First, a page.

Now, I do insist that MY spaces are kept clutter free, so I do nag about the school bags, shoes, dirty socks, jackets etc. being dumped in the hallway. Or on the stairs. Or in the living room. If it's shared space it must be maintained my way. They can keep their own space in any state of disrepair as it pleases them. But my spots need to be clean. I just function better in clean and clutter free.
Maybe it's time again for the mad bag. I don't know.

Jenny said...

Lots and lots of baskets and boxes. We try to make it fun for her to put everything up. So far it's not working.

Sigh.

M said...
This comment has been removed by the author.
My Ice Cream Diary said...

After years of tears and spending entire weekends trying to get the kids to finish cleaning their rooms, I realized that they really had too much stuff. My oldest is very good about keeping her room clean, but my two little boys would take FOREVER. I finally just got rid of, or boxed up thier stuff until they just had enough toys in their room that it wouldn't take more than 5 minutes to clean up. Now they don't mind keeping their room clean because it is manageable for them. I keep toys boxed and put away. When they get tired of the toys they have, we switch for a different box. I've noticed that they play with their toys more, too, because there aren't too many to choose from. This also helps because there isn't much out there for my little 2 year old to mess up after all their hard work.

M said...

We have the "Mad Bag" at our house as well. But its enforced a little differently. I set the timer in my daughter's room and whatever is left at the end of 15 minutes, I consider 'left out for donation.' It works wonders.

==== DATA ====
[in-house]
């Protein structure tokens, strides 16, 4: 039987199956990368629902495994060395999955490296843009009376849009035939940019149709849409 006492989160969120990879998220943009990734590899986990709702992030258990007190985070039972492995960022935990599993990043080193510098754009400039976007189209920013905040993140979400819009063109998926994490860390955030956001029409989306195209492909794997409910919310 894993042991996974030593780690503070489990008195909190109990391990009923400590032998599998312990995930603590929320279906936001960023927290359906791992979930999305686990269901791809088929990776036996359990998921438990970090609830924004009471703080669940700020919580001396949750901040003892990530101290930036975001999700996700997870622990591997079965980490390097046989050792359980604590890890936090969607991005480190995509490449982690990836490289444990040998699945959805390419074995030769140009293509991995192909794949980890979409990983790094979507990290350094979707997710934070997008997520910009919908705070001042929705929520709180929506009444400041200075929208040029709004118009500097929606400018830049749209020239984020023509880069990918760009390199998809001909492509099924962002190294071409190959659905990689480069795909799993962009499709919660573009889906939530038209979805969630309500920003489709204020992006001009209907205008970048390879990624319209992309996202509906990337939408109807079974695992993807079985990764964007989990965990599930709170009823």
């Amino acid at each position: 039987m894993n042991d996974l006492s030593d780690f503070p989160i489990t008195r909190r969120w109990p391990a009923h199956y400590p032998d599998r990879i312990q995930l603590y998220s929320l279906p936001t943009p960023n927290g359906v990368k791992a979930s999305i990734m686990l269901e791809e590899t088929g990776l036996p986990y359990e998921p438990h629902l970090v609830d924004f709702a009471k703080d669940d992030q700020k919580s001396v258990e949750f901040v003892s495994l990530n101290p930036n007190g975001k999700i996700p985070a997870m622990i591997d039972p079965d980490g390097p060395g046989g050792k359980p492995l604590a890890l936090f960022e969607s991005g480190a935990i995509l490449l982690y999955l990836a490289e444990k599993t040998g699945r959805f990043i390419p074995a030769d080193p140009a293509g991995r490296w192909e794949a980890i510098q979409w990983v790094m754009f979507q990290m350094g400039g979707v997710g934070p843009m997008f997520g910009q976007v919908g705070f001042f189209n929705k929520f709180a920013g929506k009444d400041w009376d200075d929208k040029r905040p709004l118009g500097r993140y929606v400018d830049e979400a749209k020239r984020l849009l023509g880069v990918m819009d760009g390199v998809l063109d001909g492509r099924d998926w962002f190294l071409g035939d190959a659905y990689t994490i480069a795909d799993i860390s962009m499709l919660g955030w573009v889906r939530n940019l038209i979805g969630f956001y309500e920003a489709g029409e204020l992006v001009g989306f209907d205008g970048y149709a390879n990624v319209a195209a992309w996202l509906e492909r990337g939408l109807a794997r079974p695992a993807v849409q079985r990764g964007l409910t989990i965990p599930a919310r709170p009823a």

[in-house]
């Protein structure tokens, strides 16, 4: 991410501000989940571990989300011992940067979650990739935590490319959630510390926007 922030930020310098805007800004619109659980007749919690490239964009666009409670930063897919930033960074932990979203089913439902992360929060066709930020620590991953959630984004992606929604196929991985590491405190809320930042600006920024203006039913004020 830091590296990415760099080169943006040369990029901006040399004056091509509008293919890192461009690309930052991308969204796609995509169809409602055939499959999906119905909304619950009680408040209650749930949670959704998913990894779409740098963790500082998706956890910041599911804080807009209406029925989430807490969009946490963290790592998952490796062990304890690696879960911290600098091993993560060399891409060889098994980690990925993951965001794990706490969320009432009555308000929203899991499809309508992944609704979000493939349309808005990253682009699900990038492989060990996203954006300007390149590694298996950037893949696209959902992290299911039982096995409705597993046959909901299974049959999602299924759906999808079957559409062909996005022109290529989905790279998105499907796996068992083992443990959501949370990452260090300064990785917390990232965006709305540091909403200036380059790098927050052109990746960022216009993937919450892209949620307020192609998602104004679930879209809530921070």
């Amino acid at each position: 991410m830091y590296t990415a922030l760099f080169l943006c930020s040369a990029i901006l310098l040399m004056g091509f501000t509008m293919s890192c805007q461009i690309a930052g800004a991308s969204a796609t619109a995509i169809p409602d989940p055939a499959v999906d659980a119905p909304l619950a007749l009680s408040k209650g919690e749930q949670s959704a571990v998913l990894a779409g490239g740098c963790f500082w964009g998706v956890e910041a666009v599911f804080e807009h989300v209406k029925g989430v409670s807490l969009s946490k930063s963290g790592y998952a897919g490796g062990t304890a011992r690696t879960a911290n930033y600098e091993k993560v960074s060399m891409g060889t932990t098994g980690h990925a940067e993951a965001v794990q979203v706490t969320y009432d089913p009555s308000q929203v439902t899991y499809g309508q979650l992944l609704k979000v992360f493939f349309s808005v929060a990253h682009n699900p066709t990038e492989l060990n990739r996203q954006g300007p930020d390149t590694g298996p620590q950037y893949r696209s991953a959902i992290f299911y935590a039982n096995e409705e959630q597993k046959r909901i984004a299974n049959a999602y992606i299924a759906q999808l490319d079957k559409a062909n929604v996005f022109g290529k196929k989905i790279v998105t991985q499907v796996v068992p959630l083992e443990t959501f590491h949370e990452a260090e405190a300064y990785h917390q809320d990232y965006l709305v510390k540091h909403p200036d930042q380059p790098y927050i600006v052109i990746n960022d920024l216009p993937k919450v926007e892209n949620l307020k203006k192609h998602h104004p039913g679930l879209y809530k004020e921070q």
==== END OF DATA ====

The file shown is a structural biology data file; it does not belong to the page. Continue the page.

Also, one thing I haven't seen mentioned here is positive reinforcement. When my daughter (4 1/2) cleans her room or makes her bed without being asked I fall down on the floor in "surprise." I am just SO HAPPY that I can't contain my enthusiasm. 9 times out of 10 she will clean up her room just to have heaps of praise piled on her and see mommy fall down on the floor.

Modeling also works well if you have young children. When I make my bed and clean up my room I am sure to comment on how much better I feel when my room is tidy. How happy it makes me to spend time in my room when its not messy, etc.

dcrmom said...

My kids are too young for me to have a "system" in place yet, but I'm interested in hearing what everyone else does.

My personal experience is that I had a horribly messy room growing up, and I keep a reasonably clean house. I think that your friend's theory might not be so far from the truth, frankly.

At this point, I do elicit help from my 7-y/o son to clean up his room or the playroom. He does a fairly good job and is usually agreeable when asked.

My 4-y/o dd is allergic to cleanup, and it makes me crazy. I have to break it down in small tasks, and I usually do most of it myself.

I have no problem with toys left out "disappearing" after fair warning, and I might implement this in the future.

chilihead said...

Excellent idea. So far, the kids clean their rooms themselves and they do a fair job. Wild Thing's closet is the biggest problem for us.

I like the idea of the Mad Bag, but I fear I may lose my shoes if I'm not careful. Those things seem to walk all OVER the house.

Summer said...

We tried a toy jail, a big box inthe garage where toys that were left thrown about went. The result: they didn't really care and just found something else to leave laying all over thehouse. *sigh*

Daisy said...

Your "mad bag" makes me sound like wimpy mom. I will add, however, that I have a strict laundry policy. If it needs washing, it better be in the hamper on laundry day. I will not go through the pile of socks on the floor.